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Battles of the Southwest Home
The Bascom Affair
Arms and Equipment

California Column Advance
Confederate Invasion
Battle of Picacho Pass
Myths and Fallacies
Story of Old Butch
Official Reports
Oberly's Narrative
Dr Irwin's Medical Record
US Army HQ 1862
Mowry Letter to Coult
Phelan Ration Report


The Bascom Affair
One day in October, 1860, Apache Indians raided the ranch of John Ward on Sonoita Creek, plundered his house, took his son Mickey Free, and ran off all of his stock.  John Ward was absent at the time of the raid.  Upon his return, Ward immediately rode to Fort Buchanan, twelve miles to the northeast, at the head of the Sonoita Valley, and reported the raid to the Commanding Officer, Lieut. Col. Pitcain Morrison.  Nothing was done at this time, the reasons to this day are unknown, but a guess would be due to the lack of troops present for duty.  No reason was ever given and the pursuit of the raiders was not undertaken until January 29, 1861, three months later....
Arms and Equipment
When the Regular Army was ordered to the East in 1861, all arms, equipment, horses, horse equipments and all non essential camp equipage was turned into the appropriate corps, Ordnance and Quartermaster.

At this time Benicia Arsenal refurbished, repaired and fabricated all essential ordnance stores that would be required by the Volunteer forces, then being raised in California.

I will only here write of the troops in the California Column, 1st California Volunteer Infantry (10 companies), 5th California Volunteer Infantry (5 companies), 1st California Volunteer Cavalry (5 companies), 2d California Volunteer Cavalry, Company B, Battery A, 3d United States Artillery, and Thompson's Howitzer Battery, 2,350 officers and men, and also of the Teamsters, horses and mules.  This whole command was under the command of Colonel James H. Carleton, promoted to Brigadier General in early 1862 while on the march. ...
California Column Advance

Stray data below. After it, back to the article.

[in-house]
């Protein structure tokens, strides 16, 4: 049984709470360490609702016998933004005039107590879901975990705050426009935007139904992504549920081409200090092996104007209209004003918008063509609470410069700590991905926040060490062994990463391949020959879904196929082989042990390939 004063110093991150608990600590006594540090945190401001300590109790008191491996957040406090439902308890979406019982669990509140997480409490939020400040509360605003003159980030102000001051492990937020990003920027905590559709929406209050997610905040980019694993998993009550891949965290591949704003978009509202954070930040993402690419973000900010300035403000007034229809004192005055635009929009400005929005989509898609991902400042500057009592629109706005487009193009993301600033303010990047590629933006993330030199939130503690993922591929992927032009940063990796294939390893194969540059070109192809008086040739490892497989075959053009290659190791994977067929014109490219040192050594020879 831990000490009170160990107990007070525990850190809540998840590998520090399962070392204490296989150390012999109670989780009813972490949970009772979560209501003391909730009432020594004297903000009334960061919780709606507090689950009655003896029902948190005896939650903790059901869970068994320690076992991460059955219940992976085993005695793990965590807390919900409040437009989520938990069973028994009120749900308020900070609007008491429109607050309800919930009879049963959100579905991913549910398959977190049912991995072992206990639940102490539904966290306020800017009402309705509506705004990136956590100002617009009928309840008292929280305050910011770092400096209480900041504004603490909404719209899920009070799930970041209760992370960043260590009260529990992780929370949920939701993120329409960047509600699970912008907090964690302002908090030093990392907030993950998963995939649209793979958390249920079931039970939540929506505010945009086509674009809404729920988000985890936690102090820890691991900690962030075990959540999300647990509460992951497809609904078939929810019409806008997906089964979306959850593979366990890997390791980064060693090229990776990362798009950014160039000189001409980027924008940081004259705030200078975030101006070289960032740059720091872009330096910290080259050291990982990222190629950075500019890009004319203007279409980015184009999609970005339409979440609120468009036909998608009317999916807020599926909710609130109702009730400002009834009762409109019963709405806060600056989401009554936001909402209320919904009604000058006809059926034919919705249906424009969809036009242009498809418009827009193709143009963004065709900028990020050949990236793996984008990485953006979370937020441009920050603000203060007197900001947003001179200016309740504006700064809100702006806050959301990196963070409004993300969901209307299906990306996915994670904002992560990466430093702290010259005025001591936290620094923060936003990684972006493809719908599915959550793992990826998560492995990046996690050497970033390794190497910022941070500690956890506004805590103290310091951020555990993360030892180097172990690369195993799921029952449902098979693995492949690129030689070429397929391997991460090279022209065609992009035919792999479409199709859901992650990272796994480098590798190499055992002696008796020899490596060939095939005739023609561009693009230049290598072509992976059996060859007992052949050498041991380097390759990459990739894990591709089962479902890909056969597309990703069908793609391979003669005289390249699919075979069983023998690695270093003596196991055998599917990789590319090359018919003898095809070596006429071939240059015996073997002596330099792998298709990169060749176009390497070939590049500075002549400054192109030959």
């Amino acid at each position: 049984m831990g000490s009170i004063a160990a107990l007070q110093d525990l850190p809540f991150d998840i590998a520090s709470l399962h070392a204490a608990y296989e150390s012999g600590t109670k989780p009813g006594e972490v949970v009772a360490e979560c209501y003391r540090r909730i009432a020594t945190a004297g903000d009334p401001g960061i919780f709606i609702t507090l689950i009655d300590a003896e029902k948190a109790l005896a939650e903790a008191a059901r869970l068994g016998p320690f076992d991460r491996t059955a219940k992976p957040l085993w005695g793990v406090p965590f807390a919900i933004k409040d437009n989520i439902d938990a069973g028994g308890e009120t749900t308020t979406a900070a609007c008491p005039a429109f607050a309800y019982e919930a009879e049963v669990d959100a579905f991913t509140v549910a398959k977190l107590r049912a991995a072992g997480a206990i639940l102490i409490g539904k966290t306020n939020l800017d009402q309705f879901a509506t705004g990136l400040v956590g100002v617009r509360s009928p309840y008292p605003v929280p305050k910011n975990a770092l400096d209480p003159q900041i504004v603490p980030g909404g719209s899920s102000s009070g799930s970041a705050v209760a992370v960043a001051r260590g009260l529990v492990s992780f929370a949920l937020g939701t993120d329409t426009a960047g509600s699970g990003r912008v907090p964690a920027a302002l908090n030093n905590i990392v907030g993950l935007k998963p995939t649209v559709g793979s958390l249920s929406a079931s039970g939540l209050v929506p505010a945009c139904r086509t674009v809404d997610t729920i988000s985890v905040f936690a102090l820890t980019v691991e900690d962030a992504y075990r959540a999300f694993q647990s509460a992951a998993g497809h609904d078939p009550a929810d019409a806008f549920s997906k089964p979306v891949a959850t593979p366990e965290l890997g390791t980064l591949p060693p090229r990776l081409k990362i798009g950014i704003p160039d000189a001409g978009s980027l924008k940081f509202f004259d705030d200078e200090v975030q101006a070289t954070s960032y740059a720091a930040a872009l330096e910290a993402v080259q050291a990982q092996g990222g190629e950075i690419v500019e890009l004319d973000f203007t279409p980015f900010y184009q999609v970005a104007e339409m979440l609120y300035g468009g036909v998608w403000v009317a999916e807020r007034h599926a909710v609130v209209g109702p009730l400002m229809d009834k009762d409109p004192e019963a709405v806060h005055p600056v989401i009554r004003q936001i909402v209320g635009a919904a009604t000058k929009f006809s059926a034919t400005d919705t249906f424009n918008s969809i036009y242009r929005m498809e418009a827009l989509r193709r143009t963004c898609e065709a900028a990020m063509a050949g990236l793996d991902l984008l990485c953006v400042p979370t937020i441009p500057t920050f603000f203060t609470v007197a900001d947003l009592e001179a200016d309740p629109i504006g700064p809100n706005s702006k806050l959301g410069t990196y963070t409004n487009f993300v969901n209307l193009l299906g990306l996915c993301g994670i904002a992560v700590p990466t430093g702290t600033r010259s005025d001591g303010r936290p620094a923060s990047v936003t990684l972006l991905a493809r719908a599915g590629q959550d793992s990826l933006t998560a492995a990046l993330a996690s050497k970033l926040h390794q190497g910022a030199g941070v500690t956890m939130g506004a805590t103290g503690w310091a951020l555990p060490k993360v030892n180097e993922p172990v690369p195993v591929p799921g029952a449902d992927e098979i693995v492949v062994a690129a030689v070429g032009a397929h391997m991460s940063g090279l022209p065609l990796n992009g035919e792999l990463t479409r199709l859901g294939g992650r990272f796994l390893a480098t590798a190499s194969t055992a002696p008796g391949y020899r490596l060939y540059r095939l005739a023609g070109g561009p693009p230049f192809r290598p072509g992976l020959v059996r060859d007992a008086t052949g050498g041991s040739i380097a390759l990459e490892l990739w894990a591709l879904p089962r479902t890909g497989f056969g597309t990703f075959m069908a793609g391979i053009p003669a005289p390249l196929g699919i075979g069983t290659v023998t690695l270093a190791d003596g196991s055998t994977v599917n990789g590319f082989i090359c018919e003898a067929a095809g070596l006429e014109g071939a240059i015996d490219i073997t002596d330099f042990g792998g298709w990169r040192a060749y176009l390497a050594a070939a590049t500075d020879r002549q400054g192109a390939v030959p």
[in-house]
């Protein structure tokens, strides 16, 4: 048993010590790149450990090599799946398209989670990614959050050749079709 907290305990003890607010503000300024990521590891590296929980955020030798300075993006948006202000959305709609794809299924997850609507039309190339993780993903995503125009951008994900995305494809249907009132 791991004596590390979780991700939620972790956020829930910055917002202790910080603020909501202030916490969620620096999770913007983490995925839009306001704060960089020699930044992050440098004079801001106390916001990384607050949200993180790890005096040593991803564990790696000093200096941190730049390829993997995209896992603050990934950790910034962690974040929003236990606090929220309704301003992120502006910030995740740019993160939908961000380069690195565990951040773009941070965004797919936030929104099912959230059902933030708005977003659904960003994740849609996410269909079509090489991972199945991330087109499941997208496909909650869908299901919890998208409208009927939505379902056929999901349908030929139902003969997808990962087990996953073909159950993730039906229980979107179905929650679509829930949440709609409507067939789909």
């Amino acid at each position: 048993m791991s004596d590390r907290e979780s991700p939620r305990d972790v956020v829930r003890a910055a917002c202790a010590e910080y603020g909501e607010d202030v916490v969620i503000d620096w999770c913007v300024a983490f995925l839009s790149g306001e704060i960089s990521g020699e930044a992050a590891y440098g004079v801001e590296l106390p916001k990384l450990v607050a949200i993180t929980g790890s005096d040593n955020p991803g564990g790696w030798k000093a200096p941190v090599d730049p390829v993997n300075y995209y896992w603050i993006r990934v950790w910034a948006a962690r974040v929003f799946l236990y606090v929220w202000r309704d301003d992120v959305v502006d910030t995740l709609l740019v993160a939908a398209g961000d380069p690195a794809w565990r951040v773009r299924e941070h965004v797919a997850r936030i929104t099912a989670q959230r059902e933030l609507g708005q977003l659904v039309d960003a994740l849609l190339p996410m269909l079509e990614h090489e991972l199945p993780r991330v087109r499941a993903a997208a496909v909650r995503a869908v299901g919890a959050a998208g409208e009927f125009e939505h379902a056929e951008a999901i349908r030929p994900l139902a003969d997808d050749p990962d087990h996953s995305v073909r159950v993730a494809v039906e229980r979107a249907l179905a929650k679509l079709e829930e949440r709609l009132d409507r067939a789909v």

In early 1862, Colonel James H. Carleton, commander of the District of Southern California and the First California Volunteer Infantry, was ordered by Brigadier-General George Wright, commander of the Department of the Pacific, to organize, equip and lead an expedition from Southern California through Arizona, into New Mexico to reinforce the Department of New Mexico and aid in the expelling of the Confederate forces then in New Mexico.

The Confederate Army of the Southwest, was then advancing up the Rio Grande in its conquest of New Mexico.  The Army of the Southwest was under the command of Brigadier General Henry H. Sibley, formerly a major who had served in New Mexico.  Sibley had been to Richmond, talked to President Davis, and convinced him to take New Mexico, then California, and then the South would have control of the southern route, and eventually have the Pacific Coast. By mid 1861, all of the regular troops with the following exceptions, had been withdrawn to the East and the seat of the rebellion...
Confederate Invasion
With the establishment of the Confederate Territory of Arizona, first by Lieut. Col. John R. Baylor, 2nd Texas Mounted Rifles, August 1, 1861 and then the signing and confirmation by President Jefferson Davis on January 8, 1862, the southern half of the Federal Territory of New Mexico, all of the area south of the 34th parallel, the Colorado River to the west, the Rio Grande River to the east, which included only two counties, Dona Ana and Arizona, constituted the new Confederate Territory of Arizona, the capitol being designated as Mesilla...

Written by Arnold Franks
Copyright â°°0 Arnold Franks

 Recommended Reading

The Civil War in the Western Territories: Arizona, Colorado, New Mexico and Utah

The Civil War in Apacheland: Sergeant George Hand's Diary, California, Arizona, West Texas, New Mexico, 1861-1864

Confederate Invasion of New Mexico and Arizona, 1861-1862.